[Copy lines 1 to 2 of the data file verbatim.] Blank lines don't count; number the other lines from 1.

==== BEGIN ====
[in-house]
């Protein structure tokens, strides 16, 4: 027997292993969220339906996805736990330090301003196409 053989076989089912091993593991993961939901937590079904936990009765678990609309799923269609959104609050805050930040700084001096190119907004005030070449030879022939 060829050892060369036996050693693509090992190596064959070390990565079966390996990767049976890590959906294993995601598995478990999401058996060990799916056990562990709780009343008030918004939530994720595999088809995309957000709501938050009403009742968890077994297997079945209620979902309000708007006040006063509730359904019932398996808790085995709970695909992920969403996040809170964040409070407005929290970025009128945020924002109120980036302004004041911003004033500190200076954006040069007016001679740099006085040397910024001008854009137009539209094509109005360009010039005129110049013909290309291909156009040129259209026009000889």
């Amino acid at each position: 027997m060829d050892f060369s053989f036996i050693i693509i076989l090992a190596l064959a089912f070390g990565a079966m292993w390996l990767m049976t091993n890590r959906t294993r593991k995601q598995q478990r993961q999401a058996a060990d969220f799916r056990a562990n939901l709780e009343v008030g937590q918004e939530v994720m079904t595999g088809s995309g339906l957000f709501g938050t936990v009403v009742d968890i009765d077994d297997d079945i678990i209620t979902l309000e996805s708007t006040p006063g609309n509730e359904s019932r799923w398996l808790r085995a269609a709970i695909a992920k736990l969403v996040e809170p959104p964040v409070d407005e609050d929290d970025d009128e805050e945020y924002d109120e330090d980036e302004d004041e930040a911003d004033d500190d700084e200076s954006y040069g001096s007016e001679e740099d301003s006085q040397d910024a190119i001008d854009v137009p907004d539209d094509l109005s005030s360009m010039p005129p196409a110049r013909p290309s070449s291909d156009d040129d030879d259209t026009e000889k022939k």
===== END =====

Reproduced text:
[in-house]
């Protein structure tokens, strides 16, 4: 027997292993969220339906996805736990330090301003196409 053989076989089912091993593991993961939901937590079904936990009765678990609309799923269609959104609050805050930040700084001096190119907004005030070449030879022939 060829050892060369036996050693693509090992190596064959070390990565079966390996990767049976890590959906294993995601598995478990999401058996060990799916056990562990709780009343008030918004939530994720595999088809995309957000709501938050009403009742968890077994297997079945209620979902309000708007006040006063509730359904019932398996808790085995709970695909992920969403996040809170964040409070407005929290970025009128945020924002109120980036302004004041911003004033500190200076954006040069007016001679740099006085040397910024001008854009137009539209094509109005360009010039005129110049013909290309291909156009040129259209026009000889």